Add 2 cups of the unbleached all-purpose flour and stir until all the flour has been incorporated.

Note: At this point you have used 4 cups of the possible 8 ½ cups suggested by the recipe.
Turn the dough out onto a generously floured surface and knead for about 10 minutes, incorporating flour as needed to prevent sticking. The dough will be very sticky to begin with, but as it takes up more flour from the kneading surface, it will become easier to handle; use a dough scraper to keep your surface clean. The kneaded dough will still be very soft. Place the dough in a large clean bowl or your rising container of choice, cover with plastic wrap or lid, and let rise about 2 hours or until doubled in volume.

Turn the dough out onto a well-floured surface and knead gently several minutes. It will be moist and a little sticky.

Forming the Rolls:
Divide the dough into 2 pieces. Place one piece to one side and cover loosely.

Butter a 13 x 9 inch sheet cake pan or two shallow cake pans. Cut the dough into 8-9 equal pieces. Roll one piece out on a lightly floured work surface to a rectangle about 16 x 10 inches. Spread 2 tablespoons salted butter over the rolled out dough, leaving a 1/2 inch unbuttered edge on one long side. Sprinkle with half the parsley.  Roll up jelly-roll fashion and use a crossed length of dental floss or a sharp knife to cut the log into 8-9 pieces.  Place each piece, cut side up, into a buttered cake pan or into the larger pan, leaving 1/2 inch between the pieces. Repeat with second piece of dough. filling the second cake pan or filling up the larger pan. Cover with plastic wrap and let rise for about 35 minutes, until puffy and almost doubled.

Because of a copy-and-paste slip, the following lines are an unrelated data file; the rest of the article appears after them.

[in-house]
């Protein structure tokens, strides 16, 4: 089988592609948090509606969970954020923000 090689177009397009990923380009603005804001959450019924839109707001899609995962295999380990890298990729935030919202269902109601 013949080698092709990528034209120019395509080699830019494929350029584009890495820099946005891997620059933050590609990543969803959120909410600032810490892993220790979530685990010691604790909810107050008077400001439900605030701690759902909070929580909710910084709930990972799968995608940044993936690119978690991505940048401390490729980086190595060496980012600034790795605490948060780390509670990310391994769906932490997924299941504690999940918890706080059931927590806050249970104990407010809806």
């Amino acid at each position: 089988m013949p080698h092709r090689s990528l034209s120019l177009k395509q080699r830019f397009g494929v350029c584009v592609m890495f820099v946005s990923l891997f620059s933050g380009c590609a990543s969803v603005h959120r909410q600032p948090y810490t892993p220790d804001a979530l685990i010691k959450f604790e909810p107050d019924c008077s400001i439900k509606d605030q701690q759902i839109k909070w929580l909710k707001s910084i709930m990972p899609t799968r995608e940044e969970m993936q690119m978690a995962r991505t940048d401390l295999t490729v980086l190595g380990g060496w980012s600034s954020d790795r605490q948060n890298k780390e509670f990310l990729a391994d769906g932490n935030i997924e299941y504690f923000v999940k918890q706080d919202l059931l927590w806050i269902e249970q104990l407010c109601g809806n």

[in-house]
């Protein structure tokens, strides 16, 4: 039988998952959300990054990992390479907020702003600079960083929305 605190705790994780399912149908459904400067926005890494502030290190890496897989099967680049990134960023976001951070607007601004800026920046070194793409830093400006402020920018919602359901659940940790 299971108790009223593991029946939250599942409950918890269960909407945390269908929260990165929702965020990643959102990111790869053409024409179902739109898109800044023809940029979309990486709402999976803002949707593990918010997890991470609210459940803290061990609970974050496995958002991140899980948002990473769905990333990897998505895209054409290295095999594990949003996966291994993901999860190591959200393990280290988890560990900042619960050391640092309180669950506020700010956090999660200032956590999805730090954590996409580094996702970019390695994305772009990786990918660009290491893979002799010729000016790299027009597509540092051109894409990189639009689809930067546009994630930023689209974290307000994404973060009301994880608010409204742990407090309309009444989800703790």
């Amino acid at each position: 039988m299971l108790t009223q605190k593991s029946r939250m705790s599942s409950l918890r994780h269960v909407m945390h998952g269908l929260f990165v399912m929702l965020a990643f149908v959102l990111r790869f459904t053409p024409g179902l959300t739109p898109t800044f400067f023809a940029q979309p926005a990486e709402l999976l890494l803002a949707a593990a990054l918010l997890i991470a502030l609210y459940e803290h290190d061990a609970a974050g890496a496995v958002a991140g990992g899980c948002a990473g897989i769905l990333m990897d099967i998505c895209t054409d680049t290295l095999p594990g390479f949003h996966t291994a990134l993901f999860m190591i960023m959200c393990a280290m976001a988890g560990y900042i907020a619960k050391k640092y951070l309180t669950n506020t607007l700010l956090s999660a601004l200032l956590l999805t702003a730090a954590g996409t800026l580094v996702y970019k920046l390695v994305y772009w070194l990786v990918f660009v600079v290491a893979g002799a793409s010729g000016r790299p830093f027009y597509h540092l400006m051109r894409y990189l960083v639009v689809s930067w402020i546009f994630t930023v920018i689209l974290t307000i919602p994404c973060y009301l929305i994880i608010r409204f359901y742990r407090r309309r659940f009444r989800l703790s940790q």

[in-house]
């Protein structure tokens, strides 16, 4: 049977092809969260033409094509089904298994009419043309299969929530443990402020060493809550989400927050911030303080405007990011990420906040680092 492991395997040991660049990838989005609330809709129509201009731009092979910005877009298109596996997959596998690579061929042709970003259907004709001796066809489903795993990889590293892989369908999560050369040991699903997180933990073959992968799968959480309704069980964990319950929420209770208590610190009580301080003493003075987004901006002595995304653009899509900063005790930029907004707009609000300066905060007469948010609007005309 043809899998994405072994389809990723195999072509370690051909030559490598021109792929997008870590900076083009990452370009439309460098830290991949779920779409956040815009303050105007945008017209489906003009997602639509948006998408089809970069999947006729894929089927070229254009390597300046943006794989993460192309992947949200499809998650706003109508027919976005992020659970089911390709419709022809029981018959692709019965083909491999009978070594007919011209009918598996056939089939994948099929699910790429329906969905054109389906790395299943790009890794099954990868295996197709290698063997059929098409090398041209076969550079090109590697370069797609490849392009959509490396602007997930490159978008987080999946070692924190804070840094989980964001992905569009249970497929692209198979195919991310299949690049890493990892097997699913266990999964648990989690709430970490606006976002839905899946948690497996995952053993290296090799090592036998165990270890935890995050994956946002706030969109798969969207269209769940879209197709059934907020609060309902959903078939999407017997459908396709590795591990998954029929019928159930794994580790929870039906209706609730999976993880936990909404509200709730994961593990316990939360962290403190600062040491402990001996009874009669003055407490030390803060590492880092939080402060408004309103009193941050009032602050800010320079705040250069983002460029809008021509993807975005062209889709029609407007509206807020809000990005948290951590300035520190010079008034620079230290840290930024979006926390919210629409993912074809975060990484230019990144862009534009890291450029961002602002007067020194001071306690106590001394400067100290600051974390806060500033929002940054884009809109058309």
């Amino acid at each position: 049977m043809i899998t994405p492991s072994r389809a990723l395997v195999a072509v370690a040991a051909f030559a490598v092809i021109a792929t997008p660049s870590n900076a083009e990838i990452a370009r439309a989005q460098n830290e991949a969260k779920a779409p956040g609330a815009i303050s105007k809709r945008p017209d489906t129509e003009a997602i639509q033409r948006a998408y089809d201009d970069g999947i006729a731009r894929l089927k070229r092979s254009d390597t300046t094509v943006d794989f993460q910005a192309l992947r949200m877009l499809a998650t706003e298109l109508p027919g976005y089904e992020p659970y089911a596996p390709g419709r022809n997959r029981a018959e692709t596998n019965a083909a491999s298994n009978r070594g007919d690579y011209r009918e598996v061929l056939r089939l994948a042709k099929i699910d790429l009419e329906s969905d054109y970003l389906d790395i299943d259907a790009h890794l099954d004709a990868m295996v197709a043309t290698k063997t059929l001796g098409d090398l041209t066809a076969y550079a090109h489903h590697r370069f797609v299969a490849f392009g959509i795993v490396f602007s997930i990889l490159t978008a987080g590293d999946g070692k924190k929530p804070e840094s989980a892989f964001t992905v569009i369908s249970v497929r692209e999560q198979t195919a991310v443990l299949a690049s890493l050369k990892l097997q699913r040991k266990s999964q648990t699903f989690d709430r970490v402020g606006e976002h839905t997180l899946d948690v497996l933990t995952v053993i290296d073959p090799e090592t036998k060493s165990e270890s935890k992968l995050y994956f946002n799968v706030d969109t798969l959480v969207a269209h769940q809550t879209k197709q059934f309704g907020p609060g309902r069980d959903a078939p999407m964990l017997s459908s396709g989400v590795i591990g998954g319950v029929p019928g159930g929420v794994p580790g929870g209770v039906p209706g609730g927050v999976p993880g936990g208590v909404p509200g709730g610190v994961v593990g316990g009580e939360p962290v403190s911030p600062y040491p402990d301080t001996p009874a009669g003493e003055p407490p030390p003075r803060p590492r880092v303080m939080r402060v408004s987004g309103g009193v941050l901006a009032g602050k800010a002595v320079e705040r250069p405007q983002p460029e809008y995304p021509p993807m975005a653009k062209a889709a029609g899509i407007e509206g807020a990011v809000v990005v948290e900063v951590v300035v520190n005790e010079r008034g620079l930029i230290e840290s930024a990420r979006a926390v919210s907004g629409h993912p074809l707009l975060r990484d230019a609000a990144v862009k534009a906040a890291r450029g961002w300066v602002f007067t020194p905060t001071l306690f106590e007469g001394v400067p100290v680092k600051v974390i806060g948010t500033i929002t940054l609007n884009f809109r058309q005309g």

Baking the rolls

Preheat the oven to 375 degrees F. Place a baking stone or tiles (if you have them) or a large baking sheet on the middle oven rack to preheat along with the oven.

Dust risen rolls with a little all-purpose flour or lightly brush the tops with a little melted butter or olive oil (the butter will give a golden/browned crust). Immediately place baking pan(s) with rolls on the stone, tiles or baking sheet in the oven. Place the rolls next to the loaf in the oven.

Bake rolls until golden, about 30 minutes.


Transfer the rolls to a rack when done to cool.  Note about cooling times: Rolls can be served warm or at room temperature.

Friday, November 28, 2014

Scenes From Turkey Day Plus One


Had some fun this afternoon with my sweet daughter. We got in touch with our crafty inner kid and made ornaments at a local pottery and fused glass place. We had thought that we'd paint pottery, but ended up with the glass because it's so much fun.


For the food-related, we have two glass gingerbread cookies, ready to go in the oven. Not sure how they will turn out once all the added glass slumps, but it should be interesting to see.